In medicine, as in fashion, sometimes what’s old becomes new again. And food has been used for beauty purposes for thousands of years . . .
- In the 16th century B.C., high-ranking Egyptians only appeared in public when wearing perfectly curled or braided wigs of human hair, held in place with honey. And it’s thought that many years later the Egyptian queen Cleopatra bathed in sour milk, which contains lactic acid and milk proteins that loosen and soften dead skin.
- The ancient Greek physician Galen wrote that ladies could lighten their complexion by mixing a substance from seagull nests with honey and spreading it on the face. To make a cleanser, he instructed women to combine chickpea flour and wheat.
- The Roman poet Ovid writes about using a facial mask made of Libyan barley and honey to fight wrinkles.
- Herbalists in ancient China during the Han dynasty (circa 200 B.C.) recommended taking a powder composed of tangerine peel, white melon seeds and peach blossoms three times a day for paler skin.
If centuries of experience don’t convince you, maybe more recent research will. Scientists are regularly discovering the true power of natural, topical botanicals, and skin care manufacturers are racing to incorporate ingredients like green tea, shiitake mushroom extract and soy into increasingly eco-friendly products. This new trends proves that skin care doesn’t have to be expensive or fancy or even high-tech to be effective. In fact, you can find some of the purest (and certainly cheapest) skin-care ingredients right in your kitchen!
For Younger-Looking Skin
Pomegranate extract contains a high levels of polyphenol antioxidants including ellagic acid, as well as anti-inflammatory potential, so it makes a great anti-aging ingredient for sensitive skin. Look for it in Korres Pomegranate Balancing Moisturizer or Weleda Pomegranate Regenerating Hand Cream.
Rosemary which contains several antioxidants including carnosic acid, has also been shown to fight the MMP enzymes that break down collagen and elastin after sun exposure. Try Clinique Youth Surge Night Age Decelerating Night Moisturizer or Kiehl’s Midnight Recovery Concentrate.
For Dark Patches and Discoloration
Soy is one of the most studied food-derived ingredients in skin care, so you can find it in a large number of over-the-counter products. It’s particularly effective at correcting brown spots and improving overall skin tone. Since soy is also an anti-inflammatory, it’s a great option for people who have sensitive skin or rosacea in addition to blotchiness and discolouration. You can find soy in Fresh Soy Face Cream, Philosophy When Hope Is Not Enough and Aveeno Positively Radiant Anti-Wrinkle Cream.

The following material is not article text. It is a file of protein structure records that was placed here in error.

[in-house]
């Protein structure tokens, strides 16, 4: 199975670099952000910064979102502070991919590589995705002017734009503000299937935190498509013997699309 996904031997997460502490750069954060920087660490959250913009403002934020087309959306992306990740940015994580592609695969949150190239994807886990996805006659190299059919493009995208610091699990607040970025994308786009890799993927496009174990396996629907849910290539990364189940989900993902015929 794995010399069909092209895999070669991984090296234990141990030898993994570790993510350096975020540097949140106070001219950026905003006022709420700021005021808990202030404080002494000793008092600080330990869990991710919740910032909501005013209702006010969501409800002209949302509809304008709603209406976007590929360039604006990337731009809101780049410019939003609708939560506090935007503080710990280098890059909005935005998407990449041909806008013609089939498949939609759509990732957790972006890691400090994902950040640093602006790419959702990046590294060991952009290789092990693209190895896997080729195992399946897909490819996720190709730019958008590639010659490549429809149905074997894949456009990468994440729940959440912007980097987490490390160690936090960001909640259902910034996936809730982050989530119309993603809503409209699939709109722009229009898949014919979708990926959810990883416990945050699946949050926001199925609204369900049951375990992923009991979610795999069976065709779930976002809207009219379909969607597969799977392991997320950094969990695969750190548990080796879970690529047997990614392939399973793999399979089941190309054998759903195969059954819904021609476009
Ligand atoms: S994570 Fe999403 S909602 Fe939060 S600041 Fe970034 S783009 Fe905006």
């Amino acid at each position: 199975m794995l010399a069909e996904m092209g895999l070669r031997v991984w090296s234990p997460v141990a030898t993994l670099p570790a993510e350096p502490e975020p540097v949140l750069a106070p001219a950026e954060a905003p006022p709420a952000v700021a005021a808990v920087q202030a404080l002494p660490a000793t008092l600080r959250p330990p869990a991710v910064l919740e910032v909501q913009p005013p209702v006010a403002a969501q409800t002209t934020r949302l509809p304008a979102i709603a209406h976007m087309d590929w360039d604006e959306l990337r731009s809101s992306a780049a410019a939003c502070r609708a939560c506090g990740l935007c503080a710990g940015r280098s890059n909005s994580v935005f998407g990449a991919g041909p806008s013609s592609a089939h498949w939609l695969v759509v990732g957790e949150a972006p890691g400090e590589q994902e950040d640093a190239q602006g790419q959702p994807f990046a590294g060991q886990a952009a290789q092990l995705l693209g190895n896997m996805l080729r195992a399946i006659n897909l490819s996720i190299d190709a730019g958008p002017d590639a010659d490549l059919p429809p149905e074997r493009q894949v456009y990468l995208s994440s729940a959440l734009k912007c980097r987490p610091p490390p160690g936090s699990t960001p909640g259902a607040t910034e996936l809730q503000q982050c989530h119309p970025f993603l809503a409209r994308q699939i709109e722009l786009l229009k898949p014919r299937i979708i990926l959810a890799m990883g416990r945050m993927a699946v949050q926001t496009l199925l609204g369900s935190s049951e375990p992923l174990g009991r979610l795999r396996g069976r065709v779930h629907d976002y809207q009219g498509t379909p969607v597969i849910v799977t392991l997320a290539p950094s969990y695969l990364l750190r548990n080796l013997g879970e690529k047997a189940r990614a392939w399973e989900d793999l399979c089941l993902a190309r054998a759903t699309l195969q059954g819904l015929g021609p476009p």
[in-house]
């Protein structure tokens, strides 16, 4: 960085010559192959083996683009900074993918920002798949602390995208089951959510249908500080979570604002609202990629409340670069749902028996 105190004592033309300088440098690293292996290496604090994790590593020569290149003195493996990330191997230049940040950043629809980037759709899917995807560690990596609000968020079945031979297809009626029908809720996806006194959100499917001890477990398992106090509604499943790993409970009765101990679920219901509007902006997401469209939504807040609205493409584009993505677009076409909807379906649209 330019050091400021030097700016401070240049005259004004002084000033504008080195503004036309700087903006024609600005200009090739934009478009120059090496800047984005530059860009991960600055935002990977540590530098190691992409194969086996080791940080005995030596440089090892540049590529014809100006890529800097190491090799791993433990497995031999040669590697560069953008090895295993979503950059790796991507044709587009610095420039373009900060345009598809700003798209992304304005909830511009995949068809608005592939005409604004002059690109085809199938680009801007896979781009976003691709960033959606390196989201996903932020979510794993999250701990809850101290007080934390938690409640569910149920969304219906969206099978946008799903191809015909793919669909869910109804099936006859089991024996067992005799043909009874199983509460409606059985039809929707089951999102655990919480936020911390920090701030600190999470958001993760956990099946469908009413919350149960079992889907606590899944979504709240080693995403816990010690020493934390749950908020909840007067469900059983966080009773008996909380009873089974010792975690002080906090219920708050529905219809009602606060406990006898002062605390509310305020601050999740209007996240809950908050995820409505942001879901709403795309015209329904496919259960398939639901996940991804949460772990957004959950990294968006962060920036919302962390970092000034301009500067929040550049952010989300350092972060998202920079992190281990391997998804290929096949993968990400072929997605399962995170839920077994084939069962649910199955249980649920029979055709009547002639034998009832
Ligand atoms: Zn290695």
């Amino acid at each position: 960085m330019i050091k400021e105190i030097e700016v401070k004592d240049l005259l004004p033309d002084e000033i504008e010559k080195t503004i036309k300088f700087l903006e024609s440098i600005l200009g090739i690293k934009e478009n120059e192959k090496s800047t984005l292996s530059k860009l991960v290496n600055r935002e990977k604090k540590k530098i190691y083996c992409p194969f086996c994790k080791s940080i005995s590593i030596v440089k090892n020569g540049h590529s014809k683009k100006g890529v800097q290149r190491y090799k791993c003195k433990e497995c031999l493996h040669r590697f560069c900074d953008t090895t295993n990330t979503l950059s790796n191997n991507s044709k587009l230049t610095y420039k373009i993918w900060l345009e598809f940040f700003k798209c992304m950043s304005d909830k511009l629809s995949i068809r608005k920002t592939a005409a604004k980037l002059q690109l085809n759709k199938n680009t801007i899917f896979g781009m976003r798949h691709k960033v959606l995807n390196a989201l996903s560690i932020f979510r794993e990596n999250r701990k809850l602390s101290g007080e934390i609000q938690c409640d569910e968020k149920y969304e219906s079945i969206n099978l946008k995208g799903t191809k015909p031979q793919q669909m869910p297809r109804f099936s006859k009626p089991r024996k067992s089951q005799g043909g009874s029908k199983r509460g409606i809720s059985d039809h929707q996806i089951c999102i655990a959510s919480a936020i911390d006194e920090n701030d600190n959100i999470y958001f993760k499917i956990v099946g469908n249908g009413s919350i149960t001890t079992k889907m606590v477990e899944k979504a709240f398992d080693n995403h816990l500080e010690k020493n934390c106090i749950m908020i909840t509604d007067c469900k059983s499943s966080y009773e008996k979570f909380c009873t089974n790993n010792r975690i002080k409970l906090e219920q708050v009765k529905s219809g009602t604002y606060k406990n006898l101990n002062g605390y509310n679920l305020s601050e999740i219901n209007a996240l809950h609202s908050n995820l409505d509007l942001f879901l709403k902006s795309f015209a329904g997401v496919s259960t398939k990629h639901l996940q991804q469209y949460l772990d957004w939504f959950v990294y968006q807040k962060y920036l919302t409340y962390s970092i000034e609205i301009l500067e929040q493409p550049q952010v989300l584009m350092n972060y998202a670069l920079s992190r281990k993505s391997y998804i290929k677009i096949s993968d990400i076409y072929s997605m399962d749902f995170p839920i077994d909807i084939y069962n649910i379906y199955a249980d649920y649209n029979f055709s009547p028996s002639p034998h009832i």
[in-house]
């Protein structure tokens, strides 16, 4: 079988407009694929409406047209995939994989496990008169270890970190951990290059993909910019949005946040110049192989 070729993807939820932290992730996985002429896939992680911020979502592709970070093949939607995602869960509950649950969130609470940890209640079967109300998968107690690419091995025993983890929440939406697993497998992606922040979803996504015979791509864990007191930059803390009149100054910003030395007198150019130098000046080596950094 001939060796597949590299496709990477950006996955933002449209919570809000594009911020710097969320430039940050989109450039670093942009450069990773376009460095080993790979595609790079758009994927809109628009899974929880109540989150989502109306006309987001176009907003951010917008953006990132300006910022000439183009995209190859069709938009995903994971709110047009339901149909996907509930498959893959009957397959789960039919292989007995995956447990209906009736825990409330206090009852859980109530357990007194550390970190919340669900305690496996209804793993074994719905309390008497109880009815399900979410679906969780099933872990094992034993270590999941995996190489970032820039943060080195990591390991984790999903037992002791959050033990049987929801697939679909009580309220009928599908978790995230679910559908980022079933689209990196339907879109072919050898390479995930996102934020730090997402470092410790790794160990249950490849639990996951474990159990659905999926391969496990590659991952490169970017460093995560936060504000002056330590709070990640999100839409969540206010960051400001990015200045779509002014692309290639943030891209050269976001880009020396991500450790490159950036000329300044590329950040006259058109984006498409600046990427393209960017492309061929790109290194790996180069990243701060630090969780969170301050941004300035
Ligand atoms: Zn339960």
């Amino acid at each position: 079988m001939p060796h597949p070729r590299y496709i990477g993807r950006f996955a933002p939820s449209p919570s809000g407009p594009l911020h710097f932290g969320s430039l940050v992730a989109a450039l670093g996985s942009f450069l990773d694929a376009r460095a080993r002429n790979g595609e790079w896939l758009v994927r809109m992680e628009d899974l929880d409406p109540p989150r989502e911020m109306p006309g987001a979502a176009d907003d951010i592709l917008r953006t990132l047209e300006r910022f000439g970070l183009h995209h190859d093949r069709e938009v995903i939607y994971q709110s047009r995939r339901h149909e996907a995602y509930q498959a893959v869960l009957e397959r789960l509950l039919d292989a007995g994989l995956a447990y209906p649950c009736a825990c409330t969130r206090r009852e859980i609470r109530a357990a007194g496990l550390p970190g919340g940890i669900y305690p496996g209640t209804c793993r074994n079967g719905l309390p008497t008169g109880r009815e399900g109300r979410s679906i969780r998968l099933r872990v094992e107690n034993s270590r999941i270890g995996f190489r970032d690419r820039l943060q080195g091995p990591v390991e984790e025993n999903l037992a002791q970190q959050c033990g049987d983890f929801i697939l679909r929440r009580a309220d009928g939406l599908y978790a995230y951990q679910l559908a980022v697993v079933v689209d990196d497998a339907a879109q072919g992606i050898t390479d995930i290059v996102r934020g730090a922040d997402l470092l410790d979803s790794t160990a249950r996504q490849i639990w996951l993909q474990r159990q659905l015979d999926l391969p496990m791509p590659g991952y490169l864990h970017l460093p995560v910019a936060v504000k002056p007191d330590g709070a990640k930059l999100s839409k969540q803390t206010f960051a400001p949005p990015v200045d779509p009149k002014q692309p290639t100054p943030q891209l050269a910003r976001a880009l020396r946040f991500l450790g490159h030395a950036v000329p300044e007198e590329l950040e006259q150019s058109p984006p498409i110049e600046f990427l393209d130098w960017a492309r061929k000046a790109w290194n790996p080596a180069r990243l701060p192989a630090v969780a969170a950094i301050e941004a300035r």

For Sun Protection and Sunburn Relief
Green or white tea. Drinking green tea before heading outdoors can help ward off sun damage, but for extra protection look for skin-care products that contain green or white tea extract. If you’ve already spent too much time outdoors and you’re dreading the inevitable burn, you can lessen the pain and redness by taking care of your skin as soon as you come out of the sun. As soon as you get indoors, make a large jug of iced green or white tea. Drink a tall glass (or two) and soak a thin washcloth or dishcloth in the rest to use as a cool compress. Wring out and apply to the overexposed areas every hour to reduce pain, redness and blistering.
Berries. Cranberries, raspberries, strawberries, blackberries and pomegranate seeds can help prevent wrinkles and premature aging caused by sun damage. If you’ve been caught out in the sun and want to lessen your risk of burning, apply a homemade soothing ointment of mashed ripe berries and cold yogurt the minute you get inside. The milk proteins will help soothe inflamed skin, the berries will fight DNA damage that leads to sunburn, and the cool temperature will shrink swelling.
For Dry Skin
Honey, which was used in the Middle Ages to treat infected wounds, has recently been shown to kill a variety of bacteria. It has also been shown to soothe burns and help them heal faster. If you have sensitive skin, a homemade honey mask is one of the most gentle treatments around. Whisk together avocado and honey until you get a smooth paste. Apply to clean skin and leave on for at least forty-five minutes. Rinse and pat dry. Your skin will feel soft but not squeaky clean since the treatment is meant to hydrate, not strip your skin of its natural oils.
Onion extract, found in Mederma gel, can be used to make a scar less obvious. Recent studies have indicated that raised, bumpy scars treated with onion extract become less painful, itchy and bumpy. One study in particular found that onion extract gel significantly improved redness, texture and the overall appearance of surgery related scarring.
Feed Your Face by Dr Jessica Wu is an easy-to-use, 28-day diet plan to help you solve skin conditions, including acne and eczema, as well as sunburn, wrinkles and rashes. Whether you’re sick of wasting your money on expensive products that just don’t work or you’ve tried every solution to an unwanted skin problem to no avail, Dr Wu’s straightforward advice gives you the power to change your skin. All you have to do is eat.
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